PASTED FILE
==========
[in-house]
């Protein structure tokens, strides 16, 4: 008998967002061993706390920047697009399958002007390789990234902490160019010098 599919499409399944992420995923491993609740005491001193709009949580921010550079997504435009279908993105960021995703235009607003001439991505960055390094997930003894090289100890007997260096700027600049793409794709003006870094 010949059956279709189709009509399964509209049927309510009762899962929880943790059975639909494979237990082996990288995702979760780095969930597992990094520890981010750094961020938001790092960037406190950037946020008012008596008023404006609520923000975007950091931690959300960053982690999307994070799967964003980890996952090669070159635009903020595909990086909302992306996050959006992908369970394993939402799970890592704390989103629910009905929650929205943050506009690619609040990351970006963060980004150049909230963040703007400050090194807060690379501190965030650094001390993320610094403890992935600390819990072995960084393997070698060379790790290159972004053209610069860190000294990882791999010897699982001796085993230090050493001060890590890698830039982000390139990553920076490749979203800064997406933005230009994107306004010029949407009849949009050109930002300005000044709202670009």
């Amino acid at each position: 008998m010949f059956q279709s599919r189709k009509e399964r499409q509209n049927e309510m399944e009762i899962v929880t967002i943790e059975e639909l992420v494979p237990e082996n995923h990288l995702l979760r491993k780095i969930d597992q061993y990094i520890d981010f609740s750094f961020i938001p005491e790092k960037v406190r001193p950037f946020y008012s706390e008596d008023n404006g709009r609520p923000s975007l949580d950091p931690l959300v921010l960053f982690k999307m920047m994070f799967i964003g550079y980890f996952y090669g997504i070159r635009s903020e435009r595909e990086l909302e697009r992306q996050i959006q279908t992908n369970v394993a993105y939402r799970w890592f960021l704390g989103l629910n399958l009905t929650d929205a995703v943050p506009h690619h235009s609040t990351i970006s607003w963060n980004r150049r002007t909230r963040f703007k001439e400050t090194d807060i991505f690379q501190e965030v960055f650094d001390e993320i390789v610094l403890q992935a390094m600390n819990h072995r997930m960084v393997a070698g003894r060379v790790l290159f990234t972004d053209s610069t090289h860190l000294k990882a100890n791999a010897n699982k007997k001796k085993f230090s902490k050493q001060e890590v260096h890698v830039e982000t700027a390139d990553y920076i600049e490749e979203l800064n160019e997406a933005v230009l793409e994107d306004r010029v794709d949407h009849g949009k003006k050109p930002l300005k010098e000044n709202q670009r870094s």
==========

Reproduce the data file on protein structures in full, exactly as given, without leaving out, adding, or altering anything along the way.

[in-house]
């Protein structure tokens, strides 16, 4: 008998967002061993706390920047697009399958002007390789990234902490160019010098 599919499409399944992420995923491993609740005491001193709009949580921010550079997504435009279908993105960021995703235009607003001439991505960055390094997930003894090289100890007997260096700027600049793409794709003006870094 010949059956279709189709009509399964509209049927309510009762899962929880943790059975639909494979237990082996990288995702979760780095969930597992990094520890981010750094961020938001790092960037406190950037946020008012008596008023404006609520923000975007950091931690959300960053982690999307994070799967964003980890996952090669070159635009903020595909990086909302992306996050959006992908369970394993939402799970890592704390989103629910009905929650929205943050506009690619609040990351970006963060980004150049909230963040703007400050090194807060690379501190965030650094001390993320610094403890992935600390819990072995960084393997070698060379790790290159972004053209610069860190000294990882791999010897699982001796085993230090050493001060890590890698830039982000390139990553920076490749979203800064997406933005230009994107306004010029949407009849949009050109930002300005000044709202670009």
């Amino acid at each position: 008998m010949f059956q279709s599919r189709k009509e399964r499409q509209n049927e309510m399944e009762i899962v929880t967002i943790e059975e639909l992420v494979p237990e082996n995923h990288l995702l979760r491993k780095i969930d597992q061993y990094i520890d981010f609740s750094f961020i938001p005491e790092k960037v406190r001193p950037f946020y008012s706390e008596d008023n404006g709009r609520p923000s975007l949580d950091p931690l959300v921010l960053f982690k999307m920047m994070f799967i964003g550079y980890f996952y090669g997504i070159r635009s903020e435009r595909e990086l909302e697009r992306q996050i959006q279908t992908n369970v394993a993105y939402r799970w890592f960021l704390g989103l629910n399958l009905t929650d929205a995703v943050p506009h690619h235009s609040t990351i970006s607003w963060n980004r150049r002007t909230r963040f703007k001439e400050t090194d807060i991505f690379q501190e965030v960055f650094d001390e993320i390789v610094l403890q992935a390094m600390n819990h072995r997930m960084v393997a070698g003894r060379v790790l290159f990234t972004d053209s610069t090289h860190l000294k990882a100890n791999a010897n699982k007997k001796k085993f230090s902490k050493q001060e890590v260096h890698v830039e982000t700027a390139d990553y920076i600049e490749e979203l800064n160019e997406a933005v230009l793409e994107d306004r010029v794709d949407h009849g949009k003006k050109p930002l300005k010098e000044n709202q670009r870094s």